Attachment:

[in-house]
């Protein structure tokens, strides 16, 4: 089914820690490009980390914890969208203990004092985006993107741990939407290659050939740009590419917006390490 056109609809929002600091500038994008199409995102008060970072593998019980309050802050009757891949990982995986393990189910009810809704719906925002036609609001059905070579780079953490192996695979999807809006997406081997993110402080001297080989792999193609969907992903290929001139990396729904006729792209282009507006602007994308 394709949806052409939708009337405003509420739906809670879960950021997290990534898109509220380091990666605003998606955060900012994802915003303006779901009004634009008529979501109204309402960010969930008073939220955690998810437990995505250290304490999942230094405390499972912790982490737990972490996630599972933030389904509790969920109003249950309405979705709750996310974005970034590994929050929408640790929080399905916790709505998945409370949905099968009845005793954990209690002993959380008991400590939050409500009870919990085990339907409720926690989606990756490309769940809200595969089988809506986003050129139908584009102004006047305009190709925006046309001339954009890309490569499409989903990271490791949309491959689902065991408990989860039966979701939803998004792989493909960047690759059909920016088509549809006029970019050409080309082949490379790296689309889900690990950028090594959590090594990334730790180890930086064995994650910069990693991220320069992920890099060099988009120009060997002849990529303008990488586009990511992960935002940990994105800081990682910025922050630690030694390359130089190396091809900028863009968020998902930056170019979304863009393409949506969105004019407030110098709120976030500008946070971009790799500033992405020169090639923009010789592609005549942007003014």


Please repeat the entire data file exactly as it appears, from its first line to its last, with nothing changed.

[in-house]
């Protein structure tokens, strides 16, 4: 089914820690490009980390914890969208203990004092985006993107741990939407290659050939740009590419917006390490 056109609809929002600091500038994008199409995102008060970072593998019980309050802050009757891949990982995986393990189910009810809704719906925002036609609001059905070579780079953490192996695979999807809006997406081997993110402080001297080989792999193609969907992903290929001139990396729904006729792209282009507006602007994308 394709949806052409939708009337405003509420739906809670879960950021997290990534898109509220380091990666605003998606955060900012994802915003303006779901009004634009008529979501109204309402960010969930008073939220955690998810437990995505250290304490999942230094405390499972912790982490737990972490996630599972933030389904509790969920109003249950309405979705709750996310974005970034590994929050929408640790929080399905916790709505998945409370949905099968009845005793954990209690002993959380008991400590939050409500009870919990085990339907409720926690989606990756490309769940809200595969089988809506986003050129139908584009102004006047305009190709925006046309001339954009890309490569499409989903990271490791949309491959689902065991408990989860039966979701939803998004792989493909960047690759059909920016088509549809006029970019050409080309082949490379790296689309889900690990950028090594959590090594990334730790180890930086064995994650910069990693991220320069992920890099060099988009120009060997002849990529303008990488586009990511992960935002940990994105800081990682910025922050630690030694390359130089190396091809900028863009968020998902930056170019979304863009393409949506969105004019407030110098709120976030500008946070971009790799500033992405020169090639923009010789592609005549942007003014």